With our new IT build, we pretty much have a large smart TV in every place imaginable. Aside from our break room (which merely uses Wi-Fi to stream movies and such), each smart TV is wired to a nearby PC via an HDMI cable; while this method enables us to effectively display anything we need to during meetings, the exposed wiring can be somewhat of an eyesore. Even with designing each TV location to have power and data connections behind it, there is still the annoying HDMI cable showing; it is much worse in our main conference room, as the power and data connections are far below the TV, leaving little options for hiding the wires.
In the past, one would use some simple wire management/concealment methods to collect and hide the cables if they couldn’t run them through the wall. However, being the tech nerd that I am, I realized that there must be a better way to enjoy PC connectivity on a smart TV, without the hassle.
Let’s start off by briefly going over some of the options that are available to us.
Mentioned before, I won’t go into detail about how this works; unless you have been living under a rock, you should be somewhat familiar about this process.
Wi-Fi (Using a Smart TV’s Built-In Web Browser)
This is the magic of smart TVs. Your TV can connect to your Wi-Fi internet relatively quickly, allowing you to (depending on the model), stream movies, use apps, and some even use some form of a built-in browser. While smart TV’s capabilities are pretty amazing, they still do not solve the problem of not being able to use my computer in a conference room to display one of my meticulously crafted graphs to my coworkers (horrible, I know). Earlier today, I was playing around with our main conference TV, an LG – 65″ Class – LED – SK8000 Series – 2160p – Smart – 4K UHD TV with HDR, to see if the built-in web browser was sufficient to run/access my files in Google Drive. Even with a wirelessly connected keyboard and mouse (which one would have to buy separately and precisely for that TV), files were difficult to access and ridiculously slow to load; with a WAP nearby with fiber internet, it’s safe to say that the issue was with the TV hardware and not the network.
Wi-Fi (Connecting a PC to the TV)
As I just mentioned, the issue using the TV’s built-in web browser seemed to be the hardware itself; due to this, why not use a Wi-Fi enabled PC to handle the load? While the PC we are using currently in the conference room has no Wi-Fi capabilities, this can be solved using an additional wireless card, USB dongle, a transmitter/receiver kit, or using a different Wi-Fi enabled PC/Laptop (which is an option for us, but more of a last resort). For our LG TV, the ability to display your PC on your TV is called Screen Share (Screen Mirroring), which allows you to view your entire PC screen on your TV.
Wi-Fi (Chromecast, Chromebit, etc.)
Google’s Chromecast is a small device which enables your TV to stream video and use a vast number of apps, however, aside from being able to broadcast a tab I have open in Google, I have no real ability to access my desktop PC from my TV. Chromebit is pretty much the same thing, providing you with Chrome OS in a tiny package. The great thing about Chromebit is its internal performance. Featuring 2GB of memory, 16GB of eMMC storage, dual-band 802.11ac Wi-Fi, Bluetooth 4.0, and both USB and HDMI ports, the Chromebit should be able to display anything I want with ease. While our company does tend to only use Google’s products in meetings, such as Google Docs, Calendar, and Gmail, I would still like to be able to actually access my computer.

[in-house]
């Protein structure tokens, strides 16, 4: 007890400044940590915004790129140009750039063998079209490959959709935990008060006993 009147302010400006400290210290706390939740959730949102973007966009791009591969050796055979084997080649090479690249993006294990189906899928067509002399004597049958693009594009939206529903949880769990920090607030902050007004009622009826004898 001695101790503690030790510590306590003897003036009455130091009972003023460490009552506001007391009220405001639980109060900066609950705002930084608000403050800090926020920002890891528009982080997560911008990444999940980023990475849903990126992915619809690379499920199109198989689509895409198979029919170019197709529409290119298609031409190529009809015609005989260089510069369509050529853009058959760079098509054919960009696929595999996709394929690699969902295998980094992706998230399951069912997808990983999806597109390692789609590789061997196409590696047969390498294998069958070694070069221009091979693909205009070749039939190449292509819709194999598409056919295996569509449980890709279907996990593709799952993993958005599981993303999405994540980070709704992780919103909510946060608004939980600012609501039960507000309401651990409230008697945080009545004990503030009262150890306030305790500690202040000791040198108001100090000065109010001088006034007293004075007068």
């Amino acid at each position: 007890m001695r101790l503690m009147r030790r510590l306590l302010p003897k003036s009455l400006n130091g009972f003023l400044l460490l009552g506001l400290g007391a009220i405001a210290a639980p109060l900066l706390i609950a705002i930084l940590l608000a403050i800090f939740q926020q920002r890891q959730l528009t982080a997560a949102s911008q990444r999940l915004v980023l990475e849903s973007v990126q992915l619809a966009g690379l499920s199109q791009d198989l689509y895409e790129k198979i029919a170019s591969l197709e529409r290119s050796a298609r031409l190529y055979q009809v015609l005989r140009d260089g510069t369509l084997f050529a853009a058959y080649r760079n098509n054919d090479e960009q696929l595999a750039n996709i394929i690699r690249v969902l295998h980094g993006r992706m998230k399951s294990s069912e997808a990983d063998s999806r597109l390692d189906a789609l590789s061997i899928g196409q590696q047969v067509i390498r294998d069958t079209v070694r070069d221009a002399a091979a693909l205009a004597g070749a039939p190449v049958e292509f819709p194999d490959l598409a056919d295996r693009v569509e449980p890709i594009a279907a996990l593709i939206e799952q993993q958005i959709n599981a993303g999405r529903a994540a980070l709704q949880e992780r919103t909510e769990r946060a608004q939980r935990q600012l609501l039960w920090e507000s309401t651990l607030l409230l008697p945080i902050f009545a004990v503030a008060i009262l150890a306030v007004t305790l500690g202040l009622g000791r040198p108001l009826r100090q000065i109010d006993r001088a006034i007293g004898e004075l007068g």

Wireless HDMI Connection
Wireless HDMI replaces the length of an HDMI cord with two devices, a transmitter and a receiver, that both connect to your PC/TV using HDMI connectors; I have never personally used these, however, have heard good things, besides some video lag and inability to display specific resolutions. In my case, if I am really just trying to get rid of ugly wires, a wireless HDMI connection might be my best bet.
Smaller PC/Raspberry Pi
For those more mechanically-inclined, a Raspberry Pi board can be rigged to run a full version of Windows 10, and then (due to its small size), can be placed behind your TV. Using a Raspberry Pi is probably one of the cheaper (and most enjoyable) options, depending on your skill level.
I have been slowly replacing many of our full-size desktop PCs with smaller models, such as the HP ProDesk 400 G4 Desktop Mini PC; this computer could theoretically be placed behind the TV and not have to require any form of wireless connection.
I am sure there are other ways to connect a PC to a smart TV in an aesthetically-pleasing way; however, the methods I have listed are the most common. We decided to go ahead and order a Chromebit to see if it will satisfy our requirements, and until it arrives, I brought my wireless laptop to see how the LG’s Screen Share/Mirroring performs.